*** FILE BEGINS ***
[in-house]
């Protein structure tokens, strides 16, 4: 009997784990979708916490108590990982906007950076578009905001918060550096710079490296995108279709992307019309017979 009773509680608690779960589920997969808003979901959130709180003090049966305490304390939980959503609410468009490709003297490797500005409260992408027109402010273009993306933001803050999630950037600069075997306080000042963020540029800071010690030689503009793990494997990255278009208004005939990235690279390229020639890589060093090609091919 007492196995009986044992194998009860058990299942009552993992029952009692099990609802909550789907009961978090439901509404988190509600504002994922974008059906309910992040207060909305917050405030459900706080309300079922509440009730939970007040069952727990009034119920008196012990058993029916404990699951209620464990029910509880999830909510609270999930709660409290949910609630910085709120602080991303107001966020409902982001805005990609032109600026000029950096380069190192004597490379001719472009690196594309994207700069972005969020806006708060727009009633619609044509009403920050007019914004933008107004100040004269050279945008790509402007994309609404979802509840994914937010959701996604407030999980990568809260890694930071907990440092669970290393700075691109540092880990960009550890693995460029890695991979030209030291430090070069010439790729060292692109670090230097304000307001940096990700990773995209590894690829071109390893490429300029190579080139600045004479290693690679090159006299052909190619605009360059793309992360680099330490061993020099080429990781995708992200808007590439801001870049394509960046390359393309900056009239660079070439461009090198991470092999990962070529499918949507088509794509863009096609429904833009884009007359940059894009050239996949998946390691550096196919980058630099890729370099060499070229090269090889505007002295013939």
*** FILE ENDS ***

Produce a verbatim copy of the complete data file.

[in-house]
């Protein structure tokens, strides 16, 4: 009997784990979708916490108590990982906007950076578009905001918060550096710079490296995108279709992307019309017979 009773509680608690779960589920997969808003979901959130709180003090049966305490304390939980959503609410468009490709003297490797500005409260992408027109402010273009993306933001803050999630950037600069075997306080000042963020540029800071010690030689503009793990494997990255278009208004005939990235690279390229020639890589060093090609091919 007492196995009986044992194998009860058990299942009552993992029952009692099990609802909550789907009961978090439901509404988190509600504002994922974008059906309910992040207060909305917050405030459900706080309300079922509440009730939970007040069952727990009034119920008196012990058993029916404990699951209620464990029910509880999830909510609270999930709660409290949910609630910085709120602080991303107001966020409902982001805005990609032109600026000029950096380069190192004597490379001719472009690196594309994207700069972005969020806006708060727009009633619609044509009403920050007019914004933008107004100040004269050279945008790509402007994309609404979802509840994914937010959701996604407030999980990568809260890694930071907990440092669970290393700075691109540092880990960009550890693995460029890695991979030209030291430090070069010439790729060292692109670090230097304000307001940096990700990773995209590894690829071109390893490429300029190579080139600045004479290693690679090159006299052909190619605009360059793309992360680099330490061993020099080429990781995708992200808007590439801001870049394509960046390359393309900056009239660079070439461009090198991470092999990962070529499918949507088509794509863009096609429904833009884009007359940059894009050239996949998946390691550096196919980058630099890729370099060499070229090269090889505007002295013939």